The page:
How to Pack for a Long or Short Bike Ride

So What Do You Carry on the Bike?

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What to pack for a bike ride
It's great to be prepared. It's even better to make someone else carry it.
What to pack for a bike ride
Here’s what you’d find in my pockets on most rides

I happened across the newest video from the fellows at GCN that details exactly what you should pack for a bike ride. And like any good cyclist, I promptly disagreed with their extensive packing list. Call it the difference between Brits and Americans, or just plain bike snobbery, I had to respond with my own kit.

Packing for a ride is a personal thing. Your kit will likely look a lot different than mine. But it’s always super important to be prepared for whatever you might need out on the road.

I like to pack light enough to fit everything in my jersey pockets. But lo and behold, the GCN boys throw their voices into the great saddlebag debate (not sure what I mean? Read this article on the most heated cycling debates of all time). A quick glance at all the stuff they pack along on a ride tells you one thing: although their packing seems a bit amiss or they’re actually gearing up for two distances, which isn’t really too clear in the video. But really, two multi-tools? I’m not quite sure what they need to fix that can’t be done with just one.

As for water bottles, anyone who’s hit the road for a 30-plus mile ride knows that you’ll likely need two, so their use of the bottle-as-saddlebag isn’t necessarily viable when you want both bottles for drink (and there’s nothing quite as lousy as draining your bottle halfway through a ride). But if you didn’t know this old flat-fixing storage trick, it’s certainly worth learning. This is actually such a good idea that Specialized started producing the Keg with Tool Wrap to appeal to those who prefer to leave the saddlebags and jersey pouches at home.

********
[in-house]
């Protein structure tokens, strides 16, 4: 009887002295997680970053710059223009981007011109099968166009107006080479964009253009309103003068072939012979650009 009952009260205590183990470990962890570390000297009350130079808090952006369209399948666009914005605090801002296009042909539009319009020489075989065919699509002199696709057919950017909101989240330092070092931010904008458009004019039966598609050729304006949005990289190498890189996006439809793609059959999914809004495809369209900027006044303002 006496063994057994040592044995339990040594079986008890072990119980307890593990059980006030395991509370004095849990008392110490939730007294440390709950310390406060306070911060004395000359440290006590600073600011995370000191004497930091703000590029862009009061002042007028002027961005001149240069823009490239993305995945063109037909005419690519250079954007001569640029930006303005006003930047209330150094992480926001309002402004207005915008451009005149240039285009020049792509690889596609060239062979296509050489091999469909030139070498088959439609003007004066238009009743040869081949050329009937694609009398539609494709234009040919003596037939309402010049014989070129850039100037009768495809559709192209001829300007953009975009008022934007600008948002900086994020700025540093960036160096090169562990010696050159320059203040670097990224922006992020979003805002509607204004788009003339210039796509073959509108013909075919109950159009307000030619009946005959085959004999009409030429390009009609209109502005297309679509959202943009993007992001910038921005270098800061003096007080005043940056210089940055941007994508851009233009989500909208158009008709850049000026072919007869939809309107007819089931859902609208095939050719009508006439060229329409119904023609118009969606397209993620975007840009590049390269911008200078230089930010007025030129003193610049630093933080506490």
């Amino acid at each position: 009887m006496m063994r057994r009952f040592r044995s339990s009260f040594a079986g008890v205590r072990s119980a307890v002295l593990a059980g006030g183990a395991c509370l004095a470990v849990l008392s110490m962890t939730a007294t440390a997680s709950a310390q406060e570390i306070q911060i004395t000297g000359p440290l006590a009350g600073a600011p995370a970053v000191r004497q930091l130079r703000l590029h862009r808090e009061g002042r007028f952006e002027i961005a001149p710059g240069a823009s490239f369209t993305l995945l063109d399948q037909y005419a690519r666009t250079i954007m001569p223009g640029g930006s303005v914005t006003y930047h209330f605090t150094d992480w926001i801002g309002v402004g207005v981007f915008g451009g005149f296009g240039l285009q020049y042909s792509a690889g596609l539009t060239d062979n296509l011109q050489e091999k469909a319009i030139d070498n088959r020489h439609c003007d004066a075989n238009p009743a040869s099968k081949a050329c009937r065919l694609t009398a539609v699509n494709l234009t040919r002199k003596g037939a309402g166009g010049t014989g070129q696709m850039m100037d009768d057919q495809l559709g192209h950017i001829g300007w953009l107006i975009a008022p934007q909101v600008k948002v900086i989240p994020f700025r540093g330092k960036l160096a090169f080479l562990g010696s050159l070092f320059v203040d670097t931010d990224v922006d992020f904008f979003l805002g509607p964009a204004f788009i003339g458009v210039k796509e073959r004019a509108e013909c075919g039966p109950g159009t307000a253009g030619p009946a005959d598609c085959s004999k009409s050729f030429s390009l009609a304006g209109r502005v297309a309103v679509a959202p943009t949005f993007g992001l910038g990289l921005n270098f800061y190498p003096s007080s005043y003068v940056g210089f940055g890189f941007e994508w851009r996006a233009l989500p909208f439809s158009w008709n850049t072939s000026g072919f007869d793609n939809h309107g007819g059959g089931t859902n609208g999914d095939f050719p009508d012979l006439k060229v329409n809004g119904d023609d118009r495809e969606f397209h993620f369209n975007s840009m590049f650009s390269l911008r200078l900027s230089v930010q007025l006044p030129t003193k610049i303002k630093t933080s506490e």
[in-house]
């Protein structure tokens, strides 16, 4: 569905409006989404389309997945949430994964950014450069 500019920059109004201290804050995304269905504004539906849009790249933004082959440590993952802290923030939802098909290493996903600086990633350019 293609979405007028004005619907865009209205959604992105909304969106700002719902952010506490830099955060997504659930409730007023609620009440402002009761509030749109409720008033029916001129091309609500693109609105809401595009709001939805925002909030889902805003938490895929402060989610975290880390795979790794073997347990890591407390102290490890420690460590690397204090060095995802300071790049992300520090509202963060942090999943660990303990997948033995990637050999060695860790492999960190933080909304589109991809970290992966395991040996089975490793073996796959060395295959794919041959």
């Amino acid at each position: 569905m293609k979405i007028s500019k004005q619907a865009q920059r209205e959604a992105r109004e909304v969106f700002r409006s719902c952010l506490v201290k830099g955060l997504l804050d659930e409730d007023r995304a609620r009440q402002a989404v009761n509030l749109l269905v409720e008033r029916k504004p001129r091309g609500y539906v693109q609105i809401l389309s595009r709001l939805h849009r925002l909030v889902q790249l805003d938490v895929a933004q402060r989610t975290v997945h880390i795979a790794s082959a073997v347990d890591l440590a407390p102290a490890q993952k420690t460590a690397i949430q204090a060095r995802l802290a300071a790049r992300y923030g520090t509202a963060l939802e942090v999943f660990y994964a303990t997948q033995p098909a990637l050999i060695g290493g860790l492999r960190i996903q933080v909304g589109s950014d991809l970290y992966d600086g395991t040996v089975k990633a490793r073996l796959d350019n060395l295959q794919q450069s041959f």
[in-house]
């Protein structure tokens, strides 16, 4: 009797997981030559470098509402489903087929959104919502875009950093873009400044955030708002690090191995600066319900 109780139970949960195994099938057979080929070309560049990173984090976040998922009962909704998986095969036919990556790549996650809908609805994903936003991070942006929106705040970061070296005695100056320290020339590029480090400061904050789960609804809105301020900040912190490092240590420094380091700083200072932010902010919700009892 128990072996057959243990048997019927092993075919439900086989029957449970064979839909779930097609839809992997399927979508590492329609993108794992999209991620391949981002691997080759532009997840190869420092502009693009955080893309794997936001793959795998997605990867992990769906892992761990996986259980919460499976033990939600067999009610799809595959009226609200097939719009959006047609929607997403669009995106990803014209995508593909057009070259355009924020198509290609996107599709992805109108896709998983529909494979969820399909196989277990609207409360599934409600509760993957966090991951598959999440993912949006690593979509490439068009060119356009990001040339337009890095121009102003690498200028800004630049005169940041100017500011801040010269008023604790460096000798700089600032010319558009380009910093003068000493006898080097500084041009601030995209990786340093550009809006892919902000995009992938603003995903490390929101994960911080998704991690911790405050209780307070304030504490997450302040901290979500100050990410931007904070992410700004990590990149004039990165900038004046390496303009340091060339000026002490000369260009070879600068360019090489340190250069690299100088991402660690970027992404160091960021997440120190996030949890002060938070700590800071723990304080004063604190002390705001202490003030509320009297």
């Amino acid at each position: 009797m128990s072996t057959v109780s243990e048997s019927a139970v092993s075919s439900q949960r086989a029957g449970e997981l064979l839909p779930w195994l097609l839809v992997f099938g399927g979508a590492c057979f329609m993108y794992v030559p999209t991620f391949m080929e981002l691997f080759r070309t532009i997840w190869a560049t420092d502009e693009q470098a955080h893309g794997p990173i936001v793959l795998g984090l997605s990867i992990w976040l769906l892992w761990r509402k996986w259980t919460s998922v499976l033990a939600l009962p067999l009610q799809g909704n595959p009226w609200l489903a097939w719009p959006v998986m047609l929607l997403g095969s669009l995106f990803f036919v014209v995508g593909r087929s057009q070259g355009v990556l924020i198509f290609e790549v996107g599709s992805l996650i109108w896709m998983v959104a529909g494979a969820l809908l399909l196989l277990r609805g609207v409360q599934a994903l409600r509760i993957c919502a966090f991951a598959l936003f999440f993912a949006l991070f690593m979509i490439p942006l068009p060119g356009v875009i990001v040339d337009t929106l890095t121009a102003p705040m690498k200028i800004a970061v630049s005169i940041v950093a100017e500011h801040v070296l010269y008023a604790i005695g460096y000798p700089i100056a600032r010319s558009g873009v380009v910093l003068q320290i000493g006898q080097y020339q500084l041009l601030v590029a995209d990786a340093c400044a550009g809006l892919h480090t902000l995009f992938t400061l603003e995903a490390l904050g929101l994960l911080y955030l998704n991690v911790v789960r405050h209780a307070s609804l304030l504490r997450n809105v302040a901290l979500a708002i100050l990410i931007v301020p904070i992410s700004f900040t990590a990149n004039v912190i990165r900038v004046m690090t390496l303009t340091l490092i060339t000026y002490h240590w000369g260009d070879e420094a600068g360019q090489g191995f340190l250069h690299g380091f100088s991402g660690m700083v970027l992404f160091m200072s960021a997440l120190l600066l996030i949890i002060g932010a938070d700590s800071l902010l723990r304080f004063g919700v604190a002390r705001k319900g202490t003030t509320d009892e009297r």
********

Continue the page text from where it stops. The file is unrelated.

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Watch the video for yourself for some pretty decent ideas and tricks (i.e. ignore my previous snobbery):

So What Do I Carry?

Interested in my kit? I’ll post it anyway.

  • Two bottles–generally one with electrolyte drink (I’m quite hooked on Osmo Nutrition’s Active Hydration for Women in Mango, though I’m also a big fan of Fluid’s Blueberry Pomegranate) and the other with plain water.
  • Spare tube wrapped tightly in a sandwich bag and sprinkled liberally with baby powder
  • Two tire levers
  • Smart Patch Kit
  • C02 Pump
  • Mini Tool
  • Single Pack Action Wipe (which works for freshening up after, but also in case of road rash)
  • One or two energy gels
  • Energy bar (in this case a Honey Stinger)
  • Cell Phone in a LifeProof case
  • Money . . . unfortunately I didn’t have any to include in the picture.

But let me temper that list with a caveat. If I’m off on a long ride, I may use all the nutrition I show here. But generally, just the electrolyte drink and maybe a gel packet is plenty to sustain a good pace. And a Cherry Coke mid-ride will really stave off the bonk. 😉

What do you consider essential for a ride? Post it in the comments section!

About Bek 301 Articles
SLO Cyclist's former chief editor and recovering road snob, Bek made sure everything ran smoothly around here. She was also the one who reminded us not to take ourselves too seriously--unless it involves black socks. Black socks are always serious.

1 Comment

  1. Good topic. I am pro-saddle bag. Ideally any bike I ride will have its own saddle bag with anything I need for a mechanical, (Co2, tube, milti-tool, etc) specifically for that bike. Then bike is ready at a moment’s notice. The stuff I actually use (assuming no mechanical) on a ride go in my pockets. I would add a credit card in a zip-loc with my phone and ID. Last thing before I go is to make sure my keys are in one of my pockets.

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